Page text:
Tag Archives: communication

Snapchat, sexting and common sense: What parents need to know

www.snapchat.comA big challenge of parenting in a digital age is keeping up to date with the technologies our kids are using. Truth is, it’s time-consuming and constantly changing. Hard to fit that extra learning and guidance into schedules already crammed with carpools, swimming lessons, last-minute dinners and never-ending piles of laundry. And the reality for plenty of moms and dads is that they need their eight-year-old to figure out why the printer isn’t working or set up the PVR, never mind helping them wade through a gazillion levels of Facebook privacy controls.

In many families, kids way outmatch their parents when it comes to technology.

So when the New York Times or your local paper runs an article about teens getting into trouble with some new app or social media tool, parents tend to have one of four reactions:

  1. Denial. Oh god. My kid would NEVER get involved in anything like that. S/he’s way too smart.
  2. Panic. Oh god. My kid is going to get into SO much trouble with that. I have no idea how to even begin making sure s/he is safe. I feel totally overwhelmed by how dangerous our world is. 
  3. Procrastination. Oh god. One more thing to worry about. I should talk to him/ her and see if they know about this. But I’m so busy and they will just roll their eyes and groan, and I haven’t heard anyone I know mention it. I’ll do it soon and hope for the best in the meantime. 
  4. Cursory check-in. Oh god. I better ask them if they know anything about this. No? Really? Great. Nice talking to you. 

None of these are particularly helpful. Even worse, numbers one through three will actually interfere with your relationship with your teen. Number four makes you feel like you’ve accomplished something, but you are setting yourself up to be shut down. Few teens appreciate the lines of direct questioning that will inevitably lead to lectures or more rules. Totally ineffective, but lets you mentally check it off your List of Things to Talk About.

So what does work? Two things: education and communication.

Take Snapchat, for example. This picture-sharing app allows users to send images and control how long the viewer can see it, up to 10 seconds. After that, the picture supposedly disappears and can’t be seen again.

It’s possible to imagine a million fun, silly and totally benign uses of such an app. But it’s also possible to see how the temporary nature of the image would appeal to those who want to share sexually suggestive images (often called sexting). It gives the appearance of being a totally safe way to do it. After all, after a few seconds, there’s no trace of your wild side left to haunt you.

Right?

Maybe not. While the site is set up to notify you if a user tries to screen grab the image, it’s not clear if they can actually prevent someone from trying to do so. And even if they have put in that kind of control, I can practically guarantee there are computer whiz kids out there trying to hack their way through those controls as I type. Furthermore, as the New York Times blogger Nick Bilton notes, there is nothing to prevent a user from snapping a picture of the photo on the screen using a different camera.

How big a problem is sexting for our kids anyway? Hard to tell. Lots of anecdotal evidence but very little good quality research out there. Bilton cites a yet-to-be released  Pew Research Center’s Internet and American Life Project that shows 6% of adult Americans admitting to having sent a sexually suggestive or nude picture of themselves, but only 3% of American teens. Another 15% of adults admitted they had been on the receiving end of that kind of image.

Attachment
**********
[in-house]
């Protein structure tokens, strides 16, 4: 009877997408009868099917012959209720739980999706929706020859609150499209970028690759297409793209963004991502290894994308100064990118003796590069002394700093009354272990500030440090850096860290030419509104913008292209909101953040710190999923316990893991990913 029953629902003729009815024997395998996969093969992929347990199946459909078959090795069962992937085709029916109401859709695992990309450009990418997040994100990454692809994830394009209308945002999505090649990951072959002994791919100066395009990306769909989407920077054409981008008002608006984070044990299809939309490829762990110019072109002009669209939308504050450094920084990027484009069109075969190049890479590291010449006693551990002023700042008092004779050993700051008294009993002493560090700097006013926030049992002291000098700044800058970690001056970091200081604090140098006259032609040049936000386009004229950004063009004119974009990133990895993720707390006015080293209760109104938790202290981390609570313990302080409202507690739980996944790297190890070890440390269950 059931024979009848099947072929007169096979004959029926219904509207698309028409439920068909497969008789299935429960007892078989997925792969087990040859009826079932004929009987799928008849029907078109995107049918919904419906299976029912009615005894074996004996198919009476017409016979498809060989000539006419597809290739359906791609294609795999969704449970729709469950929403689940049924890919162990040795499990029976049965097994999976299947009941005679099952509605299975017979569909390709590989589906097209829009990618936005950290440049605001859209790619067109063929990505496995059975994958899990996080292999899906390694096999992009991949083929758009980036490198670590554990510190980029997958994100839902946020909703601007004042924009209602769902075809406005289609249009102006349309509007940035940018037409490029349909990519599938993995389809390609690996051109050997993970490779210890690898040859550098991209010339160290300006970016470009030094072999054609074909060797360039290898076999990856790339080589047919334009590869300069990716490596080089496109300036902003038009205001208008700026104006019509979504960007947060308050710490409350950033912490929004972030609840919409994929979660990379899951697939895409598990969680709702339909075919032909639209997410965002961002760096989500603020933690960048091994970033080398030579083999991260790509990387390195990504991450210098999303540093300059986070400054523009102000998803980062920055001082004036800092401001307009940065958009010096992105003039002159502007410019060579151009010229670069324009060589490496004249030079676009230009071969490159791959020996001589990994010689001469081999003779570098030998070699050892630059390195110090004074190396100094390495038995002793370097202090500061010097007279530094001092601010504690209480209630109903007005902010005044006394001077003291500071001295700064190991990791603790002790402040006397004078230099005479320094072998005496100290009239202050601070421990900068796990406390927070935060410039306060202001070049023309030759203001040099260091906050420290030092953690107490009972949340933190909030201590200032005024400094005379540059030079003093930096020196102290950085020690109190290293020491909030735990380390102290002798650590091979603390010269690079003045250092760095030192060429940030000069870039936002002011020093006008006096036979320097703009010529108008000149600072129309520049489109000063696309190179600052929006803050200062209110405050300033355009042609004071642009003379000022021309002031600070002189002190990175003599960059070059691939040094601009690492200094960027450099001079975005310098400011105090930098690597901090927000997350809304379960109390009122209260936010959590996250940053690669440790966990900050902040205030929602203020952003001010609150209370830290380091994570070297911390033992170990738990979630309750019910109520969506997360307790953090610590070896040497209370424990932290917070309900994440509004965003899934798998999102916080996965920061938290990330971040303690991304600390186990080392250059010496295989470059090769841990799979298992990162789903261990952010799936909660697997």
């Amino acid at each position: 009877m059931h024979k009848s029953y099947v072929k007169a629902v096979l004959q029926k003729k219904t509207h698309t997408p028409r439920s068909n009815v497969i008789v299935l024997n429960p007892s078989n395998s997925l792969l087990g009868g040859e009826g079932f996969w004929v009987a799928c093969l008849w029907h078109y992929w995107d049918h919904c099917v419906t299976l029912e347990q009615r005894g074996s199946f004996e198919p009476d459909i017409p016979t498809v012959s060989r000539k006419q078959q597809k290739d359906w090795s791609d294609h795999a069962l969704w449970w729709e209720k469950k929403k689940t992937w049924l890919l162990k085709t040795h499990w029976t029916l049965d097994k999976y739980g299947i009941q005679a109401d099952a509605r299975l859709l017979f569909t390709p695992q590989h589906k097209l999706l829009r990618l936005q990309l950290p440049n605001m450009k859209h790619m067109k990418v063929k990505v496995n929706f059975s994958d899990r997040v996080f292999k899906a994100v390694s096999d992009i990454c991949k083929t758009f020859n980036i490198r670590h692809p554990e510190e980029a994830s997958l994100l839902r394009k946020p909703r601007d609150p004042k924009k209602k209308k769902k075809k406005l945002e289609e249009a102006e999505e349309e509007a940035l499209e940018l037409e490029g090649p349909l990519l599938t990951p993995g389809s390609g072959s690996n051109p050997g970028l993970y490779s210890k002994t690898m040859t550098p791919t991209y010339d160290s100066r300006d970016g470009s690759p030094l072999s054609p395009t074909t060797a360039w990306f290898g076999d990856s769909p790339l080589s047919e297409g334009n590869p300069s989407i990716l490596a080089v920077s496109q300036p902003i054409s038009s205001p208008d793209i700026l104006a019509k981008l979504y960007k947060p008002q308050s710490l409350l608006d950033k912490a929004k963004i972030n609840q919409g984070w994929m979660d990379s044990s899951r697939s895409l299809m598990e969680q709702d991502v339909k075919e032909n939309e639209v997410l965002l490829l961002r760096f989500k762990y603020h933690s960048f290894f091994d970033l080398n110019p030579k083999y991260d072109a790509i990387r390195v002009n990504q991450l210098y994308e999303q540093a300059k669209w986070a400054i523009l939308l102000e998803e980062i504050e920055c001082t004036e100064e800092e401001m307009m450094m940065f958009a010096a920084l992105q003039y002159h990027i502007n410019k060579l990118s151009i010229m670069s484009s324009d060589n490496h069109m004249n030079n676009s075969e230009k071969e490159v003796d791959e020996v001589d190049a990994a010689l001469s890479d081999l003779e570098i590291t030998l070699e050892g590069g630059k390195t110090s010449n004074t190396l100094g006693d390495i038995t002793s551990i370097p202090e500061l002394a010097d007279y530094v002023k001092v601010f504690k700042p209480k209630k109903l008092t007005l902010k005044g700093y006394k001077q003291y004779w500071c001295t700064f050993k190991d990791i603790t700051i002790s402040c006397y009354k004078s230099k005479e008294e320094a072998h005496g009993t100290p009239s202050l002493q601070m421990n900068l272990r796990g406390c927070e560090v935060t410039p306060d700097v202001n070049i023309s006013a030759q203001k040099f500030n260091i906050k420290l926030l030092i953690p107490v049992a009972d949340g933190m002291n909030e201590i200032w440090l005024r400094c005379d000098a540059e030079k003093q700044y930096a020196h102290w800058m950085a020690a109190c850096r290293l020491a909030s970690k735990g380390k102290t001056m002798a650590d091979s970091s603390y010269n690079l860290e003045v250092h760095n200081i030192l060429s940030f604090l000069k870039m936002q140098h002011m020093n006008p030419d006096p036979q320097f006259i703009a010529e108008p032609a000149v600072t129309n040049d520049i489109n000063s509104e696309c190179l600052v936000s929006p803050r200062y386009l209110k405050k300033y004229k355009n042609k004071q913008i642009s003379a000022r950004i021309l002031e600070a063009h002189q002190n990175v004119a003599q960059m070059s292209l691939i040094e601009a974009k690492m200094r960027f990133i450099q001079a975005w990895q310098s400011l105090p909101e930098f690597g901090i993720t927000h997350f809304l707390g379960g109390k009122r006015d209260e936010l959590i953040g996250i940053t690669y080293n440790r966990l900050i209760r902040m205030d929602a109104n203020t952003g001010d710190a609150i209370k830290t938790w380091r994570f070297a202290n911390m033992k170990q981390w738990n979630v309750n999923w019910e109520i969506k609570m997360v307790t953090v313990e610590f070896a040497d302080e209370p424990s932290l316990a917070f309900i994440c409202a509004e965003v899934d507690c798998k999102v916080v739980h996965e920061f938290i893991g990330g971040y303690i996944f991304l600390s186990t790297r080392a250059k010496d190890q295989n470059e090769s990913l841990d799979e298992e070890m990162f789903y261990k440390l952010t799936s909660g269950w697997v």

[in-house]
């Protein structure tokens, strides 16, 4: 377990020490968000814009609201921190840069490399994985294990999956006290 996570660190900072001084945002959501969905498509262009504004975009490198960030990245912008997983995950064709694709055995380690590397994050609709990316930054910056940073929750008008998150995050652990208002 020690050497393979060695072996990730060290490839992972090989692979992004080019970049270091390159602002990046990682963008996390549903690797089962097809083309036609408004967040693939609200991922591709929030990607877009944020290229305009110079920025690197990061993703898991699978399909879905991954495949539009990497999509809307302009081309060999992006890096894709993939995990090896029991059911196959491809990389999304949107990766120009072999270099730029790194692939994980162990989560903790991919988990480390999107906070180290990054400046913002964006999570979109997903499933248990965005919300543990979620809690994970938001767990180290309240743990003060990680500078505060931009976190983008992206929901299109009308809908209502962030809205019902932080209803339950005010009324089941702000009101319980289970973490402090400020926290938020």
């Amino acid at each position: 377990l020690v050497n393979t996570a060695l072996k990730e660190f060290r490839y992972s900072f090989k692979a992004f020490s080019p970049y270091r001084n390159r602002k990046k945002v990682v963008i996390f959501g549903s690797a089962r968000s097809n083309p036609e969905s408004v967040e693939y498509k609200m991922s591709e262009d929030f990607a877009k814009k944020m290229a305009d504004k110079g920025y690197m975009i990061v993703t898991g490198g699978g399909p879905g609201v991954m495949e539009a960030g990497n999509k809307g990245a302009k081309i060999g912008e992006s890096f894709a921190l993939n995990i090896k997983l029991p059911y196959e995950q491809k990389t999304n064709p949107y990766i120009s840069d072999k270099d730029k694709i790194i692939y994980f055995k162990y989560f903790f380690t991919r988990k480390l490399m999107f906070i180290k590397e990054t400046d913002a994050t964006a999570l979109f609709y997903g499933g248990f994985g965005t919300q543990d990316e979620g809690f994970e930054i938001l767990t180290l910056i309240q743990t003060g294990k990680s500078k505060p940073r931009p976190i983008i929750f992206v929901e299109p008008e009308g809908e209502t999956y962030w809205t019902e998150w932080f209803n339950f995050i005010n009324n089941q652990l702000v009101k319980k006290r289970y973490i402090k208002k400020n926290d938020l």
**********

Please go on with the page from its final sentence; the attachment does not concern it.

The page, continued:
This seems to suggest sexting is not nearly as big a problem as the media make it out to be. However, I do a lot of work with high school principals and teachers who would swear that figure is vastly underreported. Some of them say they deal with sexting in their schools (and the related bullying and behavioural issue) on a regular basis.

I’m not going to wade into this one. It’s not my intention to fan any kind of moral panic or hysteria concerning the hypersexuality of teens. What I am interested in is helping parents keep kids safe and using technology in productive, creative and respectful ways. The guidelines I advise in this case are the same ones I’ve always proposed:

  • Talk to your kids. Often. About everything. In the car on the way to hockey practice. In the kitchen after dinner. Late at night when they are going to bed.
  • Listen when they talk to you. Don’t cut in. Don’t have an answer for everything. Don’t offer unsolicited opinions. 
  • Know all accounts and passwords for your pre-teens and young teens.
  • Make sure they understand that their freedom online (and with cellphones) is a privilege to be earned through consistent, responsible behaviour.
  • With pre-teens and young teens, periodically review their accounts and cellphone materials with them (not behind their backs).
  • Talk about things like sexting, even if it’s embarrassing and they’d rather die. They often don’t understand the many, many ways these images can be humiliating, hurtful and destructive.
  • Tell them never to write or post anything they don’t want their parents to see. 
  • Tell them they must always be respectful to others.

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Sticks & Stones: Practical Strategies for Communicating with Parents About Bullying Issues

Workshop posterTeachers and school administrators consistently tell me that one of the most challenging aspects of dealing with bullying issues is communicating with parents. Parents of the bullies, for sure, but also parents of the kids who are targeted, and the kids who witness bullying events in the schoolyard, the playground or online.

Parents want what’s best for their children, of course. But sometimes this concern — and the emotions bound up with it — can interfere with proactive attempts to educate students about bullying, to give them the tools to protect themselves and stand up for others, and stop doing or saying things that are upsetting or harmful to others. Parents of kids who are aggressive to others are sometimes unable to admit to themselves that their child is being hurtful, and they tend to be very defensive and resistant when principals or teachers call them in to discuss this.